• Opportunities for business innovation


Annex B: Well-being of Future Generations Act assessment 

Contribution to the Well-being Goals

B.1 The Wellbeing of Future Generations (Wales) Act 2015 (WFGA) identifies seven Well-being Goals: a Prosperous Wales; a Resilient Wales; a Healthier Wales; a More Equal Wales; a Wales of Cohesive Communities; a Wales of vibrant culture and thriving Welsh language; and a Globally Responsible Wales. Guidance on the application of the WFGA states that policy should seek to contribute to all seven Well-being Goals, not just the one that most closely approximates to the central purpose of the initiative. 

B.2 The table below summaries how this Plan contributes to the Well-being Goals: 

Contribution of the REDP to the Well-being Goals



A Prosperous Wales

Direct contribution

The Plan contributes to increasing productivity and economic growth, to support the creation and safeguarding of more, better paid jobs, opportunities for business starts and growth, and further links between the knowledge base and industry.

A Resilient Wales

Direct contribution

The Plan places an increased emphasis on economic sustainability through focus on the need to decarbonise the economy; resilience to future technology change through emphasis on responding to and harnessing digitalisation

A Healthier Wales

Indirect contribution

The Plan is not directly concerned with health matters. However, greater prosperity (especially where more equally distributed) leads to better health outcomes. The Plan also notes the importance of the health and care sector and the opportunity to link it with economic growth.

A More Equal Wales

Direct contribution

The Plan recognises the need to build an 'inclusive growth' model into the strategy, via efforts to support skills outcomes, resilience to automation, or mechanisms to support greater wealth retention within the community

A Wales of Cohesive Communities

Indirect contribution 

Better economic inclusion outcomes should improve cohesion, where linked with programmes and mechanisms that focus on local community involvement and engagement.

A Wales of Vibrant Culture and Thriving Welsh Language

Indirect contribution

Measures to support the growth of the creative economy (including associated with the Welsh language) should directly support, and could be an important part of the SW Wales investment proposition. More broadly, the Plan seeks to support the economic vibrancy of the region, including principally Welsh-speaking communities.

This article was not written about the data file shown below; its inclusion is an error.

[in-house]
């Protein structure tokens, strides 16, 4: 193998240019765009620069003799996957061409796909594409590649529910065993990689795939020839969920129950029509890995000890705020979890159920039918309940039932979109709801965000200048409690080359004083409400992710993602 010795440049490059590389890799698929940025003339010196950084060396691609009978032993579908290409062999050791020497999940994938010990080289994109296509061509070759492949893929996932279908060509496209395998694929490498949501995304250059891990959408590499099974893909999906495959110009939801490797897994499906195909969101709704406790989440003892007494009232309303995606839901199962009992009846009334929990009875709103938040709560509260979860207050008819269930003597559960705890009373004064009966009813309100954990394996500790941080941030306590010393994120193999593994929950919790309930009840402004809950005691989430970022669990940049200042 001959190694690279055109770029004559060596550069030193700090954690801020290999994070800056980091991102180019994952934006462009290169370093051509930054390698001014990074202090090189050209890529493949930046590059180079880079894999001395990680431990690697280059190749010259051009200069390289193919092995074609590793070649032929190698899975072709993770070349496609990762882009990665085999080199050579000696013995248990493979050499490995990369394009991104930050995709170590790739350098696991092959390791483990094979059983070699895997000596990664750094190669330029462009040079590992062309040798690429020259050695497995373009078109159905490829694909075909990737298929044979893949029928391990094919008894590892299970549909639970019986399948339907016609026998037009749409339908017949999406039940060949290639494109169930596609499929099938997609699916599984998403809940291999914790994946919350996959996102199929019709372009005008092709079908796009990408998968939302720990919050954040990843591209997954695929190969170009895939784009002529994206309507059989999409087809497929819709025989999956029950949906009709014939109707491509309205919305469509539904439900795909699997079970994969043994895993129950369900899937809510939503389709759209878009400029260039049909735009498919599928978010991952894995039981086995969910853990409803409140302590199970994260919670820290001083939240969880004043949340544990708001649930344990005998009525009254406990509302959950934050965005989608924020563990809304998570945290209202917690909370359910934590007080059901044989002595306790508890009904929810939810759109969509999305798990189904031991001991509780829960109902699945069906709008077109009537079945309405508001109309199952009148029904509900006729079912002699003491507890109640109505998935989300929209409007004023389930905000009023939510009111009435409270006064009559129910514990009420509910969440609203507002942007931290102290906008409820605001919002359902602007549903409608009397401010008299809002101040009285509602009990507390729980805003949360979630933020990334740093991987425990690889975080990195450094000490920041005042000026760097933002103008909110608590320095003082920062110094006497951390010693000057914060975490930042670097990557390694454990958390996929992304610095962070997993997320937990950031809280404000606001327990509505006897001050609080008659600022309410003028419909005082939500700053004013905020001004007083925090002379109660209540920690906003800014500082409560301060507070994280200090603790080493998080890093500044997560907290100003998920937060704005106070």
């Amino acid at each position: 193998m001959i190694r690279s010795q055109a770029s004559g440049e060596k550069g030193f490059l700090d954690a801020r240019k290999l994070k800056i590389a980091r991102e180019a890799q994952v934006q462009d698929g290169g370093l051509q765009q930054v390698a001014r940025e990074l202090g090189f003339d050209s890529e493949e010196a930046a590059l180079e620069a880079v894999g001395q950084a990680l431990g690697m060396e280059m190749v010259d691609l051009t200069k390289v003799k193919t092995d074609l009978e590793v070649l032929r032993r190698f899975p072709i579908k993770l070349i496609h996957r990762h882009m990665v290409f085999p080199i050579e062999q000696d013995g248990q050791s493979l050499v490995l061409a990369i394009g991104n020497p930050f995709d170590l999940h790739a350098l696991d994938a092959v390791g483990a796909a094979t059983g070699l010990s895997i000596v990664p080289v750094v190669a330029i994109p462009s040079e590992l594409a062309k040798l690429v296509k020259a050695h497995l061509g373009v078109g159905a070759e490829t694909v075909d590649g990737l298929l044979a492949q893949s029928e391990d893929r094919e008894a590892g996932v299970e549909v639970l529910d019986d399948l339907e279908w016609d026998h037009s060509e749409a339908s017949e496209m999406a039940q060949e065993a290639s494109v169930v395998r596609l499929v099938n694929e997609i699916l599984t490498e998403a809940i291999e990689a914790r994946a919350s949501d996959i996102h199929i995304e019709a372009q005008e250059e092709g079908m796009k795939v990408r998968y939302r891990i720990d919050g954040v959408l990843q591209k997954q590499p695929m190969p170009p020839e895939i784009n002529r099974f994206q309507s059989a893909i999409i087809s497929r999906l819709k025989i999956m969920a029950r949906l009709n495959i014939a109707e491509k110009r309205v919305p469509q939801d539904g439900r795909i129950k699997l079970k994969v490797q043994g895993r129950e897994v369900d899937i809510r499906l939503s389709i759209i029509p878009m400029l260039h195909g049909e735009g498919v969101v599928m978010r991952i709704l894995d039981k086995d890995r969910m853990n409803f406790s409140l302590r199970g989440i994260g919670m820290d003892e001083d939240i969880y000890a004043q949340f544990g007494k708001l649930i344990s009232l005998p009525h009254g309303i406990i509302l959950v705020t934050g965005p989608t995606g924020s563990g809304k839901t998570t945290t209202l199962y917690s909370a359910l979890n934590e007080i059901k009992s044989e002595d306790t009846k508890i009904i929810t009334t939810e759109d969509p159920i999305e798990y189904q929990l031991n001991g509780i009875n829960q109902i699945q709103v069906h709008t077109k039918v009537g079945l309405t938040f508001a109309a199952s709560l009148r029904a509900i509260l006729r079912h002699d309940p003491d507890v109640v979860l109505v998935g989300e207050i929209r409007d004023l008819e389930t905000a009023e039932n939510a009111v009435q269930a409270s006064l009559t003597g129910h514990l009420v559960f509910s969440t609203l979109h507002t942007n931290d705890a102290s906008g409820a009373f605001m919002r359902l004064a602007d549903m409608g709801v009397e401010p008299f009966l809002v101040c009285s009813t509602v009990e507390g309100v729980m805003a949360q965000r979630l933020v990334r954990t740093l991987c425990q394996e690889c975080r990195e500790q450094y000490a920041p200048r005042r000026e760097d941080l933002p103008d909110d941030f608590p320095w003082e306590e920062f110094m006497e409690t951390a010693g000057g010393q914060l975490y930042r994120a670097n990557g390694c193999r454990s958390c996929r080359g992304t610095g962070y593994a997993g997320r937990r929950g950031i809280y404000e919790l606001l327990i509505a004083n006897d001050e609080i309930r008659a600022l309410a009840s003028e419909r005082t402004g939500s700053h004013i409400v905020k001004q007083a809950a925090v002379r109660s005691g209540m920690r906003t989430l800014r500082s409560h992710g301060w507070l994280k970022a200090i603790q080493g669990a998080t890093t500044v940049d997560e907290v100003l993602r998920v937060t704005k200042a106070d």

A Globally Responsible Wales

Indirect contribution

Achieving over time a decarbonised growth model will contribute to this The Plan also highlights openness to new ideas (and investment) from elsewhere


Delivering against the National Well-being Indicators


Route to impact: Enabled through...

04. Levels of nitrogen dioxide pollution in the air

Large scale decarbonisation (Mission 1)

08. Percentage with adults with qualifications at different levels of

the National Qualifications


Measures to raise the supply of workforce skills, and improved engagement with employers, over time (across all Missions)

Measures to raise demand for skills (across all Missions, but especially relevant to Missions 2 and 1)

09. Gross value added per hour worked relative to UK average

All Missions. This is a measure of productivity, which the Plan overall seeks to address. Note however that 'success' in achieving a relative measure in respect of the rest of the

UK depends on the pace of growth elsewhere in the UK (hence the challenges in 'closing the gap' without very large-scale investment)

10. Gross disposable household income per head

All Missions. Note however that this data is not available at the South West Wales geography (it is published at ITL 1 and 2)

11. Percentage of businesses which are innovation active

Measures to increase interaction between business and the knowledge base, and to strengthen the innovation ecosystem (principally Mission 2) 

12. Capacity (MW) of renewable energy equipment installed

Developing our renewable energy potential (Mission 1)

16. Percentage of people in employment who are on permanent

Measures to increase economic activity and the supply of higher paid employment. Delivered across all Missions.